War of the Rebellion: Serial 014 Page 0180 THE PENINSULAR CAMPAIGN, VA. Chapter XXIII.

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mile of Bottom's Bridge. Enemy there in force. I am moving on several roads, and will soon be in condition to ascertain the strength of their line. The information we get still tends to the conclusion that they intend fighting in front of Richmond. I would be glad to learn something about McDowell's position and the forces in front of him. It interests me as affecting my right thank. What are Banks and Fremont and Wool doing?

GEO. B. McCLELLAN,

Major-General, Commanding.

McCLELLAN'S, May 18, 1862.

(Received 8.40 p. m.)

Honorable WM. H. SEWARD:

Dispatch received. My pickets are within a mile of Bottom's Bridge and scouts have been within a quarter of a mile. Am advancing on the other roads. Indications that enemy intend fighting at Richmond. Policy seems to be to concentrate everything there. They hold central position, and will seek to meet us while divided. I think we are committing a great military error first be fought by our troops in mass; then divide of necessary. I do not think gunboats can do much without assistance of land forces. I am getting on well.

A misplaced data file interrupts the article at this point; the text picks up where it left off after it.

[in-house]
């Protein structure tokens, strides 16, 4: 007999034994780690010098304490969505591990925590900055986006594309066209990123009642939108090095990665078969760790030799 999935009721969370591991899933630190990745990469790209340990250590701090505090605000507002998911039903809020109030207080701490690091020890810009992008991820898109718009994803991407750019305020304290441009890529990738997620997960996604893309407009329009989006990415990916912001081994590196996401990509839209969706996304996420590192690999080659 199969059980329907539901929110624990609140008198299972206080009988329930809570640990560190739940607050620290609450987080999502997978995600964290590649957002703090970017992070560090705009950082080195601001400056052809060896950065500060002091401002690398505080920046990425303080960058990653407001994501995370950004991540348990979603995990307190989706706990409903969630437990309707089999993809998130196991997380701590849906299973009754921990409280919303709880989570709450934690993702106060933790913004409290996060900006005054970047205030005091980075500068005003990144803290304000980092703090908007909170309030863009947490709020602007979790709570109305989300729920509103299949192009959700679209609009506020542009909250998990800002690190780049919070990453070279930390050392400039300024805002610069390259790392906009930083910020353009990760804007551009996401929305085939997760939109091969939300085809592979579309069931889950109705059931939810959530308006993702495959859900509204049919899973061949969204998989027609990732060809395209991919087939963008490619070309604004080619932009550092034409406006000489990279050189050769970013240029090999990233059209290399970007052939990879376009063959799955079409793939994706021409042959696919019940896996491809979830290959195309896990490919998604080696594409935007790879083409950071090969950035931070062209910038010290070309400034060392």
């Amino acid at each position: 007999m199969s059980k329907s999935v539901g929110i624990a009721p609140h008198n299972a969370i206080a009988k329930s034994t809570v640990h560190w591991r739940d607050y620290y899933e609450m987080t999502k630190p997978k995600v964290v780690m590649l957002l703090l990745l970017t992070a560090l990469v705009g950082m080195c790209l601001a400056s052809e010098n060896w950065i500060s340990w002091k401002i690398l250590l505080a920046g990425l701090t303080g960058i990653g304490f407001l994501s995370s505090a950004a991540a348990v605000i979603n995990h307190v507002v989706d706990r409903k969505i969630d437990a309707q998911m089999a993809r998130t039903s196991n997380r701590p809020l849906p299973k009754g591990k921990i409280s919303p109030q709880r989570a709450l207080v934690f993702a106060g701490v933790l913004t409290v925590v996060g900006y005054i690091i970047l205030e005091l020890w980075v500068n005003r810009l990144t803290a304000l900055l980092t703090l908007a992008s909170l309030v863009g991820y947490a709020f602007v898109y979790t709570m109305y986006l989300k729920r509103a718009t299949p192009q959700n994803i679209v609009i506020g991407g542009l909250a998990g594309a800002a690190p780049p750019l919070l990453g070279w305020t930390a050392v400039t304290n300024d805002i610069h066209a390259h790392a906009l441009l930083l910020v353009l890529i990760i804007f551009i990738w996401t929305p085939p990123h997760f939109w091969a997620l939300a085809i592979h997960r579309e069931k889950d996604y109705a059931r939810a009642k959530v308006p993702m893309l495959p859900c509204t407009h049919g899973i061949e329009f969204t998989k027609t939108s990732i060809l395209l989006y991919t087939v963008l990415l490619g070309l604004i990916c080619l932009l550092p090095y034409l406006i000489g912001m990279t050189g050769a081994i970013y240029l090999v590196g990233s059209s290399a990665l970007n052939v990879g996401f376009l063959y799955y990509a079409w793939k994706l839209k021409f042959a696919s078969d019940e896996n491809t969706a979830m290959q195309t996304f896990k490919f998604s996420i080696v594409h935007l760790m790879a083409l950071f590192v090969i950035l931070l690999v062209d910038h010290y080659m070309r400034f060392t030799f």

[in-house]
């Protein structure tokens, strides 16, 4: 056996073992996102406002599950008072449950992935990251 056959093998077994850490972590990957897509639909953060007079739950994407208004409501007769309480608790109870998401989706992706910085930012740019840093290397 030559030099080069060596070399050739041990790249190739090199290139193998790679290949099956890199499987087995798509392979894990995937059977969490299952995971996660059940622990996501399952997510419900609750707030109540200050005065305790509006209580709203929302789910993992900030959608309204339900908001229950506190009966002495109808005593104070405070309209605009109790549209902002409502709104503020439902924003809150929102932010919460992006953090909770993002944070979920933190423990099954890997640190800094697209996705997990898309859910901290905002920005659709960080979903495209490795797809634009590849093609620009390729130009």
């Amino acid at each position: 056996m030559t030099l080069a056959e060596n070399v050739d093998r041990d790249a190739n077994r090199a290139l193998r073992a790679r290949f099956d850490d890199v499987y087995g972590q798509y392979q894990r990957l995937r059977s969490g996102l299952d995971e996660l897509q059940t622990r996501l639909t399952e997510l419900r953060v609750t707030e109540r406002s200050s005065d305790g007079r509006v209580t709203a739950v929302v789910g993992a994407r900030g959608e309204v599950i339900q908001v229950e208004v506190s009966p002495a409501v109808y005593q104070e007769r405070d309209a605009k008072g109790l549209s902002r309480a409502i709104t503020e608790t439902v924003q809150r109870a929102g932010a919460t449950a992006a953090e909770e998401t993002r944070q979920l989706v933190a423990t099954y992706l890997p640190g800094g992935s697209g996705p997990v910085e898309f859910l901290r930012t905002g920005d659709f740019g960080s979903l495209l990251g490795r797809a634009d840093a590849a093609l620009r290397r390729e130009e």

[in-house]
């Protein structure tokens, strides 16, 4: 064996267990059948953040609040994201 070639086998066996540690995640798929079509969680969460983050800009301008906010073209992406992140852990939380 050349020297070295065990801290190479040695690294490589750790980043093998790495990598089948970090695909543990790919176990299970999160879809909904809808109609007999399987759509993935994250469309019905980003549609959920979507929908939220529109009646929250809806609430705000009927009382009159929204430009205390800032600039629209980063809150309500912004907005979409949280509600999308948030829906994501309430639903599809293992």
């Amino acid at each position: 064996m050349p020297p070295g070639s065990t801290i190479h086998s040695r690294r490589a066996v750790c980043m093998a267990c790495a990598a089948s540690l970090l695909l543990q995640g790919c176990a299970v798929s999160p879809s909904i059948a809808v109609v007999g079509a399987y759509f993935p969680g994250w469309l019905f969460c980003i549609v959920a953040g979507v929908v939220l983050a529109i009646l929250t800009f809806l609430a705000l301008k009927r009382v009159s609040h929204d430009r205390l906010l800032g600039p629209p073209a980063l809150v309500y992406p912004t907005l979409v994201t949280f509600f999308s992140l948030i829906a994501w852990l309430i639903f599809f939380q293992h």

GEO. B. McCLELLAN,

Major-General, Commanding.

FORT MONROE, May 18, 1862.

(Received 12.35.)

Honorable E. M. STANTON, Secretary of War:

As you may have already been informed, the Navy was repulsed within 8 miles of Richmond on Thursday, after four hours' fighting. The Galena was hit twenty-eight times, perforated eighteen times; 13 men killed and 11 wounded. The gun of the Stevens busted, killing 1 man. Lieutenant Morris injured in the leg. Monitor hit three times; uninjured. She and the Galena are at City Point. Port Royal and Stevens are at Harden's Bluff. All quiet here and at Norfolk. I am preparing for coming events. I hope you will send ten regiments over; if they should not be required to defend Norfolk they would be ready for the onward march. I thank you again and again for your kind and friendly messages. I will take care that you have no cause to regret your confidence or appreciation of myself.

JOHN E. WOOL,

Major-General, Commanding.

WASHINGTON CITY, May 18, 1862.

Major General JOHN E. WOOL:

It will be impossible at this time to send you more troops. Five generals in the field are asking for troops, and there are none to give them. You will have to hold fast with the force you have.

I had the pleasure of singing your new commission to-day.

EDWIN M. STANTON,

Secretary of War.